GetDomain vs GetComputerDomain vs GetCurrentDomain

Many Active Directory enumeration and post-exploitation tools need to figure out which domain they’re in or which domain they need to target. For convenience, PowerShell and C# tools can use the .NET Domain class from the System.DirectoryService.ActiveDirectory namespace. This class has several methods that can return a relevant Domain object, including GetComputerDomain() and GetCurrentDomain().

This post will explore the consequence of using one over another in the scenarios of trying to enumerate and exploit domain/forest trusts. To set the scene, I built a small lab with two forests: forest-a.local and forest-b.local, and added a one-way trust so that users in FOREST-A may be authenticated in FOREST-B.

Let’s start with a simple example:

using System;
using System.DirectoryServices.ActiveDirectory;

var currentDomain = Domain.GetCurrentDomain();
var computerDomain = Domain.GetComputerDomain();

Console.WriteLine("Current Domain");
Console.WriteLine($"|_ Name: {currentDomain.Name}");
Console.WriteLine($"|_ PDC : {currentDomain.PdcRoleOwner.Name}");
        
Console.WriteLine();
        
Console.WriteLine("Computer Domain");
Console.WriteLine($"|_ Name: {computerDomain.Name}");
Console.WriteLine($"|_ PDC : {computerDomain.PdcRoleOwner.Name}");

When run as a user from FOREST-A on a computer in FOREST-A, both outputs are logically the same.

C:\>whoami && hostname
forest-a\administrator
dc-a

C:\>GetDomain.exe
Current Domain
|_ Name: forest-a.local
|_ PDC : dc-a.forest-a.local

Computer Domain
|_ Name: forest-a.local
|_ PDC : dc-a.forest-a.local

However, the trust relationship between FOREST-A & FOREST-B allows users from FOREST-A to authenticate to machines in FOREST-B. In which case, the current domain is returned as FOREST-A but the computer domain as FOREST-B.

C:\>whoami && hostname
forest-a\administrator
dc-b

C:\>GetDomain.exe
Current Domain
|_ Name: forest-a.local
|_ PDC : dc-a.forest-a.local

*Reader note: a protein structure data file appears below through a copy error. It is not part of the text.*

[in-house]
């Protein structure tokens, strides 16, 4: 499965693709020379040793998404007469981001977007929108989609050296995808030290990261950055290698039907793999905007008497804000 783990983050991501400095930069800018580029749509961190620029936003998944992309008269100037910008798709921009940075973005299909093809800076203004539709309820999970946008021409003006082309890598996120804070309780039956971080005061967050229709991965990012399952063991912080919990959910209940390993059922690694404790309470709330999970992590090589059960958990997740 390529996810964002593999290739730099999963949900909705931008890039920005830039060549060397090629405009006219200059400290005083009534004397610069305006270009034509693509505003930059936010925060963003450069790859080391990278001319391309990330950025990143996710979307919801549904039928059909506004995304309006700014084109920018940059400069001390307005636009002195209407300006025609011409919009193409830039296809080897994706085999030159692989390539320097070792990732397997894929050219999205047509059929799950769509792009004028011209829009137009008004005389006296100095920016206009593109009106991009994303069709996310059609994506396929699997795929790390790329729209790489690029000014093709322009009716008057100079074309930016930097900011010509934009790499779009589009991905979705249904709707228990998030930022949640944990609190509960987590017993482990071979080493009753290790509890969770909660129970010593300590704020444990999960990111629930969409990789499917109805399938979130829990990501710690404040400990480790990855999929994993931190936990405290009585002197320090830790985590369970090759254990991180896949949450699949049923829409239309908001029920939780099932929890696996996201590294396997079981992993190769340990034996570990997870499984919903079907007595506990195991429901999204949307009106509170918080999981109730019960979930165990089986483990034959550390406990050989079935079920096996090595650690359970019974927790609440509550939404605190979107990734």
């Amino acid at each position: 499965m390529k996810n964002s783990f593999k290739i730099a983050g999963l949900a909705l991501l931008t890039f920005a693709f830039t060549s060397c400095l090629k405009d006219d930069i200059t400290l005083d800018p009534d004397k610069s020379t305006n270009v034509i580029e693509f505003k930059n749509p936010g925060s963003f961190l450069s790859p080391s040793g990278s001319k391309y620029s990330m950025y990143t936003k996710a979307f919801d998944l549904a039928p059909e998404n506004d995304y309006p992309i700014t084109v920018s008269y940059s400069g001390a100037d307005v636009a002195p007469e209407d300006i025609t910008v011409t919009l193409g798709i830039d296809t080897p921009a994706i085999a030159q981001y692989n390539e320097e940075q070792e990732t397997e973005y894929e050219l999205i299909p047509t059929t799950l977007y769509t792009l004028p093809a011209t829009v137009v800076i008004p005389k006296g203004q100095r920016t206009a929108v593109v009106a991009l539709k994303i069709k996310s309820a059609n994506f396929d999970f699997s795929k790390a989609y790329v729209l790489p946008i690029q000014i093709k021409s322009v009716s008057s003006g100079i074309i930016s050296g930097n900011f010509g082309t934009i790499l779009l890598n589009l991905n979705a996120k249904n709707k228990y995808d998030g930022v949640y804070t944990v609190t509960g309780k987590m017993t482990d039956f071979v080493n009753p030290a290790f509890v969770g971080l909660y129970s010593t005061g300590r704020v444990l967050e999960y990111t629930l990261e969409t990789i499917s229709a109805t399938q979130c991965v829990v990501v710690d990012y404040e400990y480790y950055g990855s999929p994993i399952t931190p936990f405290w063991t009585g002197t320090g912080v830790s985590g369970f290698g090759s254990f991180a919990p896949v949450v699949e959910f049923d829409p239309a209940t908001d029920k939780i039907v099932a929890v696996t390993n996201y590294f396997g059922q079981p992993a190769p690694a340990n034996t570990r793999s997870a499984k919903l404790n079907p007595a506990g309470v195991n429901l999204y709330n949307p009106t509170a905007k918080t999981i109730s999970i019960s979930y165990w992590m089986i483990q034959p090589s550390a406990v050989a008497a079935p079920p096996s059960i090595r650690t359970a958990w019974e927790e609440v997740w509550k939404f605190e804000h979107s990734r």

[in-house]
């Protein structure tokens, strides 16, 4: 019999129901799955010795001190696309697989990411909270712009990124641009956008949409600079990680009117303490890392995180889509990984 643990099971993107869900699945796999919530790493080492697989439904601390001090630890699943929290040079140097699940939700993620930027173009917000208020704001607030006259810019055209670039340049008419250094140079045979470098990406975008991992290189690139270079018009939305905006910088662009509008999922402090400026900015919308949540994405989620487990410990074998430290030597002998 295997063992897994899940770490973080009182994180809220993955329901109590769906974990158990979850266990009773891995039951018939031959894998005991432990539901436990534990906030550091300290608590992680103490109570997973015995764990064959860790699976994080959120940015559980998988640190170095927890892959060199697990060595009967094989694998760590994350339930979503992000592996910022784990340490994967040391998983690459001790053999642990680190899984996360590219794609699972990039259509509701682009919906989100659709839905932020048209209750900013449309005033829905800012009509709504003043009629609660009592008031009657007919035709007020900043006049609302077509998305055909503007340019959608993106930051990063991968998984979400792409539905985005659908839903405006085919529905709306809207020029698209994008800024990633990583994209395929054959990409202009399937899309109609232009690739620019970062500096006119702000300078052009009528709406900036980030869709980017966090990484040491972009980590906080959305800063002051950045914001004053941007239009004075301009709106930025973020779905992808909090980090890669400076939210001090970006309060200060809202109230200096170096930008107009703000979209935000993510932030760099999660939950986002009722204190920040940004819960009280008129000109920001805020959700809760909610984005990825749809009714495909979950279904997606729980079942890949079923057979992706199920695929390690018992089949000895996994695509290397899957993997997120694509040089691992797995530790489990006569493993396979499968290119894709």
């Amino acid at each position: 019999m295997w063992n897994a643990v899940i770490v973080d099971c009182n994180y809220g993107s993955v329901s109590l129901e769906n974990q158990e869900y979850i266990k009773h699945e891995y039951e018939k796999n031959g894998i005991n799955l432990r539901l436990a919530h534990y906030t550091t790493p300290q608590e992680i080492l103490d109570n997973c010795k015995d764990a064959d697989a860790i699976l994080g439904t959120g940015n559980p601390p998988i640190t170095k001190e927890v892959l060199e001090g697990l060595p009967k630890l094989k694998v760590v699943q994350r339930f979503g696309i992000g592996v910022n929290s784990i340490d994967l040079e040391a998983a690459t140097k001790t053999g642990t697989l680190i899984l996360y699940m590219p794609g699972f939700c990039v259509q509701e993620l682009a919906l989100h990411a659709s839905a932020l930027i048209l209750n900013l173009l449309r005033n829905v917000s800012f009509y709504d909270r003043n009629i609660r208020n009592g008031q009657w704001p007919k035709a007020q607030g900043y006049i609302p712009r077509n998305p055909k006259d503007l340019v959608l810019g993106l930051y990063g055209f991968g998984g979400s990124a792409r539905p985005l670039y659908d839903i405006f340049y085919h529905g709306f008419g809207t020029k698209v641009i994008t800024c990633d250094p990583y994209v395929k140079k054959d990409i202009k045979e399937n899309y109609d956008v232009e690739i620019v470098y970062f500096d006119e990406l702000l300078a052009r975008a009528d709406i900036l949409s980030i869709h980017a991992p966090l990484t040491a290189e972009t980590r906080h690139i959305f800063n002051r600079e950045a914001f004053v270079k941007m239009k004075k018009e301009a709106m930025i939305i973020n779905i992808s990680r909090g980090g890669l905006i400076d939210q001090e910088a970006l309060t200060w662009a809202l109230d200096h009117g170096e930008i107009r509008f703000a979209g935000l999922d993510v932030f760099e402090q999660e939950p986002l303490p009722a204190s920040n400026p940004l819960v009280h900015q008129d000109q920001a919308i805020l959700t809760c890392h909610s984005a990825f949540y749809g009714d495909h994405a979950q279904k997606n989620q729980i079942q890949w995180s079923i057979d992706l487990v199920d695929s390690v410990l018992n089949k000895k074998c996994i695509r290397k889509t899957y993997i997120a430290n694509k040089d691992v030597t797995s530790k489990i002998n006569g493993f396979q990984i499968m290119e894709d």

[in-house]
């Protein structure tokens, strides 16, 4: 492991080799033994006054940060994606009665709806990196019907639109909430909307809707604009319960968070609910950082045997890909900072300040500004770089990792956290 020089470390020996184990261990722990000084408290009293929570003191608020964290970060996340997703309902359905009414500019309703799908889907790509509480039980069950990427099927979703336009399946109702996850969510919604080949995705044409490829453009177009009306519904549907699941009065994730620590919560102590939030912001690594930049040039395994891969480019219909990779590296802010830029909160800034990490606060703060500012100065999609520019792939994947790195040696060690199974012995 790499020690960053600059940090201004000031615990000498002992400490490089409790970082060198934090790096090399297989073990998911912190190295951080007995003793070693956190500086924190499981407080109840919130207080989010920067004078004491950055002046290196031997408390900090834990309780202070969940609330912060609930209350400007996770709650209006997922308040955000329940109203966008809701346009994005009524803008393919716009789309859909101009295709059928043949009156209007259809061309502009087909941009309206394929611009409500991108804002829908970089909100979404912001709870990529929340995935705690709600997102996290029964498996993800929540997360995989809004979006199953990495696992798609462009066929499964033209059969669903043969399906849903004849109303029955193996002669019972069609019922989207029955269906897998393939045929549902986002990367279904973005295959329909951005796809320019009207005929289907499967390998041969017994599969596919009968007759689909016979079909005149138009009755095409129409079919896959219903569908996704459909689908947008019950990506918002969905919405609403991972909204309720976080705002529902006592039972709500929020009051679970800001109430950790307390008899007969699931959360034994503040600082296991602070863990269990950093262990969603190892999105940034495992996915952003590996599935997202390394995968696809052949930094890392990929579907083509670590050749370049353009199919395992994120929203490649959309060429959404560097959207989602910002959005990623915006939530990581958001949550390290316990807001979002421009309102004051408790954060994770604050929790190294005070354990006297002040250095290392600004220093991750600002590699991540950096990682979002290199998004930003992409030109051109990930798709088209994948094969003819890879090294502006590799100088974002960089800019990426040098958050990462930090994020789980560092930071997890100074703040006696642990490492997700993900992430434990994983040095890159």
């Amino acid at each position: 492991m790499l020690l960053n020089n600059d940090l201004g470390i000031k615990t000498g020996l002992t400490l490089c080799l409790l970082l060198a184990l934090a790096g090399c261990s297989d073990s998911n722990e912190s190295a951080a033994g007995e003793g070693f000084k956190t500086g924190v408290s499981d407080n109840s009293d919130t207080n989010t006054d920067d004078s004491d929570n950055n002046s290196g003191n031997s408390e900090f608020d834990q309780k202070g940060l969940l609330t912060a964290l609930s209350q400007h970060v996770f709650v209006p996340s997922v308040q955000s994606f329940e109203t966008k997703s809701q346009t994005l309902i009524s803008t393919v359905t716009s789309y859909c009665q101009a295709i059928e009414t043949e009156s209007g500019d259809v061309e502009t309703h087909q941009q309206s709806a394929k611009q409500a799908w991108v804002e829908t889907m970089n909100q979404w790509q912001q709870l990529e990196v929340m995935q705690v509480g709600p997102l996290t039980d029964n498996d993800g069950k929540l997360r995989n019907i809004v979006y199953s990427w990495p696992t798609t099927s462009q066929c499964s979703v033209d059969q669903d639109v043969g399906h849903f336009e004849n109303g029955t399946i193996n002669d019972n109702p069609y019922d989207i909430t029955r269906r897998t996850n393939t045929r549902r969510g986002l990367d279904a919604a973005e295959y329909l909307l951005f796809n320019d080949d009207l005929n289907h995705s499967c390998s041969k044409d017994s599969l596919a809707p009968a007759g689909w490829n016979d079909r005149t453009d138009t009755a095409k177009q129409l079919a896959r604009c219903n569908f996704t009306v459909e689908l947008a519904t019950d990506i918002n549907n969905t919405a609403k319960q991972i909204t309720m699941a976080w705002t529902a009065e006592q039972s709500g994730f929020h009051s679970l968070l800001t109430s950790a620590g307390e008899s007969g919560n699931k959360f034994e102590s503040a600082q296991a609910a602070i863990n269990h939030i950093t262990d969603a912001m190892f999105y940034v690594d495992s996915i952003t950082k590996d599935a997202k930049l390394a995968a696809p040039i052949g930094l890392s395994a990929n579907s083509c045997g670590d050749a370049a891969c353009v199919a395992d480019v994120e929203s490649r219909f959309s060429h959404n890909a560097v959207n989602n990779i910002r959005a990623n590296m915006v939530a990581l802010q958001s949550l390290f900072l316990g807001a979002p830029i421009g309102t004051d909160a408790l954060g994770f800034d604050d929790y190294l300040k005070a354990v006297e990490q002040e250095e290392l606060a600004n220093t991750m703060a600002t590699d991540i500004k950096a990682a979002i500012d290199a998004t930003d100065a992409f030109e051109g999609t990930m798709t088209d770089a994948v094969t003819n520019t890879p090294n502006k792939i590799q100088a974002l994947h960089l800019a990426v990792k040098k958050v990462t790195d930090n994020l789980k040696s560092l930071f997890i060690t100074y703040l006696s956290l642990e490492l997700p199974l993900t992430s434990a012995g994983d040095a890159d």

Computer Domain
|_ Name: forest-b.local
|_ PDC : dc-b.forest-b.local

We may also be running in FOREST-A and want to query FOREST-B directly across the trust. For cases like this, tools provide a -Domain (or similar) parameter. This is where GetDomain can come into play.

var context = new DirectoryContext(DirectoryContextType.Domain, args[0]);
var domain = Domain.GetDomain(context);

Console.WriteLine("Domain");
Console.WriteLine($"|_ Name: {domain.Name}");
Console.WriteLine($"|_ PDC : {domain.PdcRoleOwner.Name}");
C:\>whoami && hostname
forest-a\administrator
dc-a

C:\>GetDomain.exe forest-b.local
Domain
|_ Name: forest-b.local
|_ PDC : dc-b.forest-b.local

Ok, so what?

Some tools don’t use a provided domain name in the way that you might expect – StandIn being one example. It has the ability to add new computers to a domain and does have a --domain parameter. However, the computer object isn’t created in the domain that you provide.

C:\>StandIn.exe --computer TEST --make --domain forest-b.local

[?] Using DC    : dc-a.forest-a.local
    |_ Domain   : forest-a.local
    |_ DN       : CN=TEST,CN=Computers,DC=forest-a,DC=local    <-- still in FOREST-A
    |_ Password : yEkBRdmJ6Eqajiu

[+] Machine account added to AD..

This is because it uses Domain.GetComputerDomain() to build the LDAP query. This means it will only ever create computers in the computer’s domain, despite us having the appropriate privilege in the target domain.

Here’s the start of the method in question:

public static void LDAPMakeMachineAccount(String sMachineName, String sDomain = "", String sUser = "", String sPass = "")
{
    try
    {
        Domain oDom = Domain.GetComputerDomain();    // this is the offending line
        String sPDC = oDom.PdcRoleOwner.Name;

        String sDomName = oDom.Name;
        String sDistName = "CN=" + sMachineName + ",CN=Computers";

A more flexible approach could be to check the sDomain parameter and if not null, use GetDomain instead.

Domain oDom;

if (string.IsNullOrWhiteSpace(sDomain))
{
    oDom = Domain.GetComputerDomain();
}
else
{
    var context = new DirectoryContext(DirectoryContextType.Domain, sDomain);
    oDom = Domain.GetDomain(context);
}
                    
String sPDC = oDom.PdcRoleOwner.Name;

This time, the computer is created in the target domain.

C:\>StandIn.exe --computer TEST --make --domain forest-b.local

[?] Using DC    : dc-b.forest-b.local
    |_ Domain   : forest-b.local
    |_ DN       : CN=TEST,CN=Computers,DC=forest-b,DC=local    <-- FOREST-B, huzzah
    |_ Password : dBQ2Nr4WU6hSQlr

[+] Machine account added to AD..

Closing

If you’re a tool author, it’s worth taking a step back to consider whether your method of resolving a domain makes sense for multiple scenarios. If you’re a tool user, this is handy to know in the event that you need to troubleshoot and make modifications on the fly.

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